Introduction to Algorithms Author Thomas H. Cormen

This document is an instructorís manual to accompany Introduction to Algorithms,
Second Edition, by Thomas H. Cormen, Charles E. Leiserson, Ronald L. Rivest,
and Clifford Stein. It is intended for use in a course on algorithms. You might
also find some of the material herein to be useful for a CS 2-style course in data
Unlike the instructorís manual for the first edition of the textówhich was organized
around the undergraduate algorithms course taught by Charles Leiserson at MIT
in Spring 1991ówe have chosen to organize the manual for the second edition
according to chapters of the text. That is, for most chapters we have provided a
set of lecture notes and a set of exercise and problem solutions pertaining to the
chapter. This organization allows you to decide how to best use the material in the
manual in your own course.
We have not included lecture notes and solutions for every chapter, nor have we
included solutions for every exercise and problem within the chapters that we have
selected. We felt that Chapter 1 is too nontechnical to include here, and Chapter 10 consists of background material that often falls outside algorithms and datastructures courses. We have also omitted the chapters that are not covered in the
courses that we teach: Chapters 18ñ20 and 28ñ35, as well as Appendices AñC;
future editions of this manual may include some of these chapters. There are two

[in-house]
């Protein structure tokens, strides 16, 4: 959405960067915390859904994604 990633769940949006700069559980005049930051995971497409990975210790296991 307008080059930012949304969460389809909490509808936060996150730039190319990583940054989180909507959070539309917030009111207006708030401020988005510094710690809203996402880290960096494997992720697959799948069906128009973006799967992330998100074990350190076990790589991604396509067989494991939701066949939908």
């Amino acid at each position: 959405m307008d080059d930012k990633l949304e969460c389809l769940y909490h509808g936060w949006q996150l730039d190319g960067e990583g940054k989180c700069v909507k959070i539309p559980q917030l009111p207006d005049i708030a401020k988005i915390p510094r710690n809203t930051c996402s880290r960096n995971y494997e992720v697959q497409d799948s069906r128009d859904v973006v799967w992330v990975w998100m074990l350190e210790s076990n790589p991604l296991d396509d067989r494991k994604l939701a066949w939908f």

reasons that we have not included solutions to all exercises and problems in the
selected chapters. First, writing up all these solutions would take a long time, and
we felt it more important to release this manual in as timely a fashion as possible.
Second, if we were to include all solutions, this manual would be longer than the
text itself!
We have numbered the pages in this manual using the format CC-PP, where CC
is a chapter number of the text and PP is the page number within that chapterís
lecture notes and solutions. The PP numbers restart from 1 at the beginning of each
chapterís lecture notes. We chose this form of page numbering so that if we add
or change solutions to exercises and problems, the only pages whose numbering is
affected are those for the solutions for that chapter. Moreover, if we add material
for currently uncovered chapters, the numbers of the existing pages will remain

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